The relationship between dissolved oxygen concentration and maximum size in deep-sea turrid gastropods: an application of quantile regression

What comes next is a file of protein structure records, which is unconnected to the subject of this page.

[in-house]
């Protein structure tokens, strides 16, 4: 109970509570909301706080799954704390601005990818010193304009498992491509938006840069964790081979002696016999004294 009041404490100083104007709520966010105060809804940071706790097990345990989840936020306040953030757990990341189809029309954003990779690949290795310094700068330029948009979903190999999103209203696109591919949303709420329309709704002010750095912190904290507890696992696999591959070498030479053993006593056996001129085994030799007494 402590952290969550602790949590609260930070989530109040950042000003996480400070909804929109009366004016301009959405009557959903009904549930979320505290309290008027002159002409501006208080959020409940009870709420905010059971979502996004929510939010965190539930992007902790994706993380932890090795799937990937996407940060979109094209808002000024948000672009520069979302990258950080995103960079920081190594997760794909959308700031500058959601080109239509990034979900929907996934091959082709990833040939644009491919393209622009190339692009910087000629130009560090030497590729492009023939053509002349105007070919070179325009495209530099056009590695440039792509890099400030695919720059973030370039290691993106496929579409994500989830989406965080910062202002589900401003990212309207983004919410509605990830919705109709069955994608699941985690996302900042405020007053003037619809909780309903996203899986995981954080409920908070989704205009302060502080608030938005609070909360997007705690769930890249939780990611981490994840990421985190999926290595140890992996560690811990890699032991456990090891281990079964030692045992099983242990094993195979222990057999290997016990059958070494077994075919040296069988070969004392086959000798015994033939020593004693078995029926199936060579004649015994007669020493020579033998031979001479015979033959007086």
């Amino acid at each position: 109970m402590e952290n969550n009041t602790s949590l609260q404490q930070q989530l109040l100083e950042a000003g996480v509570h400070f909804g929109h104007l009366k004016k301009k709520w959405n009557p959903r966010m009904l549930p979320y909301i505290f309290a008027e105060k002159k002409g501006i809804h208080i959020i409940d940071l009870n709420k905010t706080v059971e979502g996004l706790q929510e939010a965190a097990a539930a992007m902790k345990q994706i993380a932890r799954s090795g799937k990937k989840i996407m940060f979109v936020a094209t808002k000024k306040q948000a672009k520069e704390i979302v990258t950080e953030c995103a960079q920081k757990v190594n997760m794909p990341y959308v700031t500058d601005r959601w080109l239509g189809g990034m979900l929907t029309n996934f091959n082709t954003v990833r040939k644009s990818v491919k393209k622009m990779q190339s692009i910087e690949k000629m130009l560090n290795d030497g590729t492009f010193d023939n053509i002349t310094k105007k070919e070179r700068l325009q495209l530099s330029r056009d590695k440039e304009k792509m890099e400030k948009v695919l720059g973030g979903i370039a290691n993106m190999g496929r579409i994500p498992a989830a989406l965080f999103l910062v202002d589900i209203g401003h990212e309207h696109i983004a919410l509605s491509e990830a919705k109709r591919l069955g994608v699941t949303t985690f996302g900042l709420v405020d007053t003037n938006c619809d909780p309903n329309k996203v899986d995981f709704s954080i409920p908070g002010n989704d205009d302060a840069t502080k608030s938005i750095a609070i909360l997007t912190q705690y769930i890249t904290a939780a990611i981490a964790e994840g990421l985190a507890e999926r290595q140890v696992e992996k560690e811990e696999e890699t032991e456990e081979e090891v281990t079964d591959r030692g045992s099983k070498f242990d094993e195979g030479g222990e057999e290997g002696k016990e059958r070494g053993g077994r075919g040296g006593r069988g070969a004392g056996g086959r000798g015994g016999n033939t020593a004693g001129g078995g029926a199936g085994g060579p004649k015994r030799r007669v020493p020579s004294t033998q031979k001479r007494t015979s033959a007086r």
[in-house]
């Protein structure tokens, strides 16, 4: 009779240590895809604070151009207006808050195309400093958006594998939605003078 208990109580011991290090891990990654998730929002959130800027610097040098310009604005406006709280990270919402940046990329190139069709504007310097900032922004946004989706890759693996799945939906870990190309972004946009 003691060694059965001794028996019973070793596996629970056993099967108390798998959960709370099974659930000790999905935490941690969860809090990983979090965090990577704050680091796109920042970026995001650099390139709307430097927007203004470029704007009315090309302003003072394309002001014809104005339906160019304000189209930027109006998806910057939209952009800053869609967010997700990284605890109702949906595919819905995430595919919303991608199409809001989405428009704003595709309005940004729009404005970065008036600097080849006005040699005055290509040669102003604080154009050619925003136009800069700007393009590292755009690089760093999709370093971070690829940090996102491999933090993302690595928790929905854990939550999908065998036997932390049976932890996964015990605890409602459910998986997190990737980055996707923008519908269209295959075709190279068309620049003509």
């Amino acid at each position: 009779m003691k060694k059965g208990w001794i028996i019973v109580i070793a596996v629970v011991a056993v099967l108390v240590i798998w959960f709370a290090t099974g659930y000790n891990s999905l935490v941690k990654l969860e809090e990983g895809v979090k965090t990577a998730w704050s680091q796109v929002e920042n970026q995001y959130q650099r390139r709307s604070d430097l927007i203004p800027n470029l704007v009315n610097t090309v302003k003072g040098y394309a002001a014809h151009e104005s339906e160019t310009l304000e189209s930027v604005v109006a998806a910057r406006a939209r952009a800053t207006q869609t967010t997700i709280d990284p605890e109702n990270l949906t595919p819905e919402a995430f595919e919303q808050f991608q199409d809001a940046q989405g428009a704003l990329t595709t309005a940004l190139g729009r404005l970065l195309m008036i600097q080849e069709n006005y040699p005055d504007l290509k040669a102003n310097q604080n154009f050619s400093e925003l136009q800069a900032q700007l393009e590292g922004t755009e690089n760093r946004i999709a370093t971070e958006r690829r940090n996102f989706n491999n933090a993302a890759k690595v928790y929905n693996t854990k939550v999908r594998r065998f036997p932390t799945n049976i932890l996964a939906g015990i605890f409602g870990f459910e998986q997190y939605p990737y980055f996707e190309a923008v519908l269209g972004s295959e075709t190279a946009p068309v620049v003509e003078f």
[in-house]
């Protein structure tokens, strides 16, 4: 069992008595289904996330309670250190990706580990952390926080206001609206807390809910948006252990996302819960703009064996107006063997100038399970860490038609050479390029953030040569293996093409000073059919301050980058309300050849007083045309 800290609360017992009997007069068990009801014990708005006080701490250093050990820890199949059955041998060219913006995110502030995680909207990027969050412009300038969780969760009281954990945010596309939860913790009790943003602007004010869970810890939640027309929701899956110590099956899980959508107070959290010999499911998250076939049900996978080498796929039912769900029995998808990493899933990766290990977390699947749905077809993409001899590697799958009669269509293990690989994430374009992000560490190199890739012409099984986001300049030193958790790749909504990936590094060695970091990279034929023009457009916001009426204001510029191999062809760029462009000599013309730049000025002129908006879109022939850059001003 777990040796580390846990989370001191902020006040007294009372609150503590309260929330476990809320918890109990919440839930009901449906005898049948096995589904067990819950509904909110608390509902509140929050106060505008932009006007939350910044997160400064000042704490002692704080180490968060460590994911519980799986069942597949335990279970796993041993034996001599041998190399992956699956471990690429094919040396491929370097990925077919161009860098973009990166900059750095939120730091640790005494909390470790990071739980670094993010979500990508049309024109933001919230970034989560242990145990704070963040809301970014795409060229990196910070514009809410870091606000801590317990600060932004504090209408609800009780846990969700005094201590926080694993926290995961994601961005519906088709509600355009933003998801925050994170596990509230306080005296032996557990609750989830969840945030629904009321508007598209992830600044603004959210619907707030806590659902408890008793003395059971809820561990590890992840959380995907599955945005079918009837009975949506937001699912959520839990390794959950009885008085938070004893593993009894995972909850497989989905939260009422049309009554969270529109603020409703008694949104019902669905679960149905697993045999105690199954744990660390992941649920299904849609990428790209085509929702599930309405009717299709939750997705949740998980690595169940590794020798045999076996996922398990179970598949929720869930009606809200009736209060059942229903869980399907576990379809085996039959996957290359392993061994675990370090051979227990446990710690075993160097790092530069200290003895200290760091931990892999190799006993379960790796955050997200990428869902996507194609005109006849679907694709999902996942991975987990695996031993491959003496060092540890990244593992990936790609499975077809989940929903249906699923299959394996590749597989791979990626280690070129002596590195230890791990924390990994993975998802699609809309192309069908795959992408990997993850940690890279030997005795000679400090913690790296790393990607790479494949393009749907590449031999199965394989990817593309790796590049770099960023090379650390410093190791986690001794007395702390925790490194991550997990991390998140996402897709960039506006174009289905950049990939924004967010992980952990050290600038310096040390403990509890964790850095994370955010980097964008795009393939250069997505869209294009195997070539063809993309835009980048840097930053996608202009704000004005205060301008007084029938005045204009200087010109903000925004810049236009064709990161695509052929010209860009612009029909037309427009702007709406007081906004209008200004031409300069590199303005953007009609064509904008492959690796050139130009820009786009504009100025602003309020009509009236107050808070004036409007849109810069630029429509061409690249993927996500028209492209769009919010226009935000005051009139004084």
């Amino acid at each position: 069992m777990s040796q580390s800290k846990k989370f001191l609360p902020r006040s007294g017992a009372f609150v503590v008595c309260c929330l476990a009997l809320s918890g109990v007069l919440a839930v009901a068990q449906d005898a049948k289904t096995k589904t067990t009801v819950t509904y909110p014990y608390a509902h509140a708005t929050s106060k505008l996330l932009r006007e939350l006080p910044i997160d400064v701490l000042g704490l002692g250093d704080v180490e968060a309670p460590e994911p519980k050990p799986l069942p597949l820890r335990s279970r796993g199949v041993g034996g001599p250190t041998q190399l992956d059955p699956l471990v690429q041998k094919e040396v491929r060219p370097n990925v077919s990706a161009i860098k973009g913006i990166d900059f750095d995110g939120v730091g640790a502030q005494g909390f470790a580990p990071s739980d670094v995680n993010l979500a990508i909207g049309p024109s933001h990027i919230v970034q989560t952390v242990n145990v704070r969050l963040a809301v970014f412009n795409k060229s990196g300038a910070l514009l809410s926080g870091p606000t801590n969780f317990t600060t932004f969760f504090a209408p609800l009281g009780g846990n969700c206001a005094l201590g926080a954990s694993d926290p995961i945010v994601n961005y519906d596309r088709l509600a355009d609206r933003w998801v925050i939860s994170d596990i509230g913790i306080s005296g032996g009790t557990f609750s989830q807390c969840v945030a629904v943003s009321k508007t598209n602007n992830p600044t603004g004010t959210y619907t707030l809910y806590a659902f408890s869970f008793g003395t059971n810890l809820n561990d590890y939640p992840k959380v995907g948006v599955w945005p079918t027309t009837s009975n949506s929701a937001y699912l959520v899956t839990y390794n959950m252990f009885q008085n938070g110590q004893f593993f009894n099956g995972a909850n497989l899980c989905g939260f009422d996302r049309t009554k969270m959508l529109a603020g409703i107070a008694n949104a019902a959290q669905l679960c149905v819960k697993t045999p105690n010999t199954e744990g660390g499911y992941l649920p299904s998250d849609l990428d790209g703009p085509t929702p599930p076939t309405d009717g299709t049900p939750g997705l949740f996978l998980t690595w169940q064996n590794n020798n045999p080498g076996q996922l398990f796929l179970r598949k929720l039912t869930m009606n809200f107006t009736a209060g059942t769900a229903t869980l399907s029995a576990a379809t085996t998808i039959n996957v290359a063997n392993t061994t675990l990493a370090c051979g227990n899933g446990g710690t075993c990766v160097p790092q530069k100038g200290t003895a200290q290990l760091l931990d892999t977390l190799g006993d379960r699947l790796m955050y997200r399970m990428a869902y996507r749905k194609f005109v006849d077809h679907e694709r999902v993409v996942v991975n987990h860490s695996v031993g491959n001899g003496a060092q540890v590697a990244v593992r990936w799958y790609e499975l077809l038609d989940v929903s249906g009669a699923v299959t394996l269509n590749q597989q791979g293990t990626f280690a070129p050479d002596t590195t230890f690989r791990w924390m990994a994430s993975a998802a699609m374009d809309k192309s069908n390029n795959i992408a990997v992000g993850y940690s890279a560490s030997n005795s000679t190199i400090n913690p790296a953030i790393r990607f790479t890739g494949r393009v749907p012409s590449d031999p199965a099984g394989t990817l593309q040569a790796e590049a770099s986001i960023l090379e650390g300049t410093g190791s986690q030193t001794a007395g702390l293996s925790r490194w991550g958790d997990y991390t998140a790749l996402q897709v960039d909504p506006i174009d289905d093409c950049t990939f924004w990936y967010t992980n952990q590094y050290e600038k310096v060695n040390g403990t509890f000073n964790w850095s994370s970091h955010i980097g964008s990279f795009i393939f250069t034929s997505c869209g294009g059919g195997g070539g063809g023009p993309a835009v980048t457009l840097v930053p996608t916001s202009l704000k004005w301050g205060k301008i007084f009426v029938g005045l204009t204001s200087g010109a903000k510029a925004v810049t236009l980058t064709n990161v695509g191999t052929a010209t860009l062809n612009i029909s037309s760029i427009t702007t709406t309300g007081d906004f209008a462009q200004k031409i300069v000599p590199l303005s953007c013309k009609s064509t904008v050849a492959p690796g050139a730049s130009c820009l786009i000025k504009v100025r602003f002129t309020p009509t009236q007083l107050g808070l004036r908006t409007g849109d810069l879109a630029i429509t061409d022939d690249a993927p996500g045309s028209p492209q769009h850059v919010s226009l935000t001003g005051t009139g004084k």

Bathymetric gradients in body size are the most well-known patterns of geographic variation in deep-sea organisms. The causes of size–depth relationships remain uncertain, but most have been attributed to rates of nutrient input. Chapelle and Peck (1999, Nature 399:114–115) recently hypothesized that body size in marine invertebrates is a function of dissolved oxygen concentration. We tested this hypothesis by using quantile regression techniques to assess the relationship of dissolved oxygen levels to maximum size in deep-sea turrid gastropods collected from the North Atlantic. Relationships were examined for a group of nine turrid species and within the abundant lower bathyal species Benthomangeliaantonia (Dall, 1881). We controlled the analysis for depth because size in deep-sea gastropods varies bathymetrically. When the effects of depth are accounted for statistically, maximum size in B. antonia increases with increasing levels of dissolved oxygen. In turrids as a group, both depth and oxygen appear to explain significant proportions of the variance in maximum size. These findings suggest that a suite of factors, including dissolved oxygen concentration, may influence maximum size in deep-sea organisms.